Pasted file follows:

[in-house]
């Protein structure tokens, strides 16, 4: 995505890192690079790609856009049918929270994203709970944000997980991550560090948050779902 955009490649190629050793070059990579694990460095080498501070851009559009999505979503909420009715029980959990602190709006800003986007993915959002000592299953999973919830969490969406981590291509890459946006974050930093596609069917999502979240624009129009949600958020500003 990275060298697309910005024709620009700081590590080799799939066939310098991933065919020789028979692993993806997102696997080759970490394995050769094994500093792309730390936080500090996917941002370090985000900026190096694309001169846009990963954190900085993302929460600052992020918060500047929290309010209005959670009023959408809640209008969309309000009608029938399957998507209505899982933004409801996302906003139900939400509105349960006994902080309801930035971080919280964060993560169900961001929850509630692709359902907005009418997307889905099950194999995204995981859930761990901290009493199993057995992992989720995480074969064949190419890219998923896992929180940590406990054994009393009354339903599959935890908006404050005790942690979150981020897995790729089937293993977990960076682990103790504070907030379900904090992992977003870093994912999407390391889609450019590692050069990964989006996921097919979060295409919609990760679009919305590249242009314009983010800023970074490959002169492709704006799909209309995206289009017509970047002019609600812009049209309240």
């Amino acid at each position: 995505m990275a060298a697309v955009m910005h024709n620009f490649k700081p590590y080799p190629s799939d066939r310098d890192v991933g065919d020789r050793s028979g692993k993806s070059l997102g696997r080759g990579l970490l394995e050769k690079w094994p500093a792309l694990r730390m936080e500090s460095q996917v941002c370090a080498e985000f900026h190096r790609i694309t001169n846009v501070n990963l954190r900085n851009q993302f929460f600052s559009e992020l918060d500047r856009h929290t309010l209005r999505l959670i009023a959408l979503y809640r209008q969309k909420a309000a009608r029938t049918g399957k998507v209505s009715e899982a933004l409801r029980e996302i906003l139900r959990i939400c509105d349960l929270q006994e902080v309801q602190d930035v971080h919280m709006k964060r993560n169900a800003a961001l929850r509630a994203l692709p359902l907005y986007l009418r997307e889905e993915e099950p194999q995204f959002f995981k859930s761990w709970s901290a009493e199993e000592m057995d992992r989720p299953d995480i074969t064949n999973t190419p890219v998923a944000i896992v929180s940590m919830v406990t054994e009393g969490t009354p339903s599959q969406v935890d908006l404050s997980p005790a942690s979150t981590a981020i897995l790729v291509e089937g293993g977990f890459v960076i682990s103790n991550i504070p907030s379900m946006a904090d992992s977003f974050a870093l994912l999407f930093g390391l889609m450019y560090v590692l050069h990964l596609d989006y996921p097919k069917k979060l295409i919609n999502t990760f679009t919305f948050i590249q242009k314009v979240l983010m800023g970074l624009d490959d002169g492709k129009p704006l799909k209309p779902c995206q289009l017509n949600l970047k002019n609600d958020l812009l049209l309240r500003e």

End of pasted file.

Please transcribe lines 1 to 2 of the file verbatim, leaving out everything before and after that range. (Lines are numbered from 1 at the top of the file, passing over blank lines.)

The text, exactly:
[in-house]
């Protein structure tokens, strides 16, 4: 995505890192690079790609856009049918929270994203709970944000997980991550560090948050779902 955009490649190629050793070059990579694990460095080498501070851009559009999505979503909420009715029980959990602190709006800003986007993915959002000592299953999973919830969490969406981590291509890459946006974050930093596609069917999502979240624009129009949600958020500003 990275060298697309910005024709620009700081590590080799799939066939310098991933065919020789028979692993993806997102696997080759970490394995050769094994500093792309730390936080500090996917941002370090985000900026190096694309001169846009990963954190900085993302929460600052992020918060500047929290309010209005959670009023959408809640209008969309309000009608029938399957998507209505899982933004409801996302906003139900939400509105349960006994902080309801930035971080919280964060993560169900961001929850509630692709359902907005009418997307889905099950194999995204995981859930761990901290009493199993057995992992989720995480074969064949190419890219998923896992929180940590406990054994009393009354339903599959935890908006404050005790942690979150981020897995790729089937293993977990960076682990103790504070907030379900904090992992977003870093994912999407390391889609450019590692050069990964989006996921097919979060295409919609990760679009919305590249242009314009983010800023970074490959002169492709704006799909209309995206289009017509970047002019609600812009049209309240």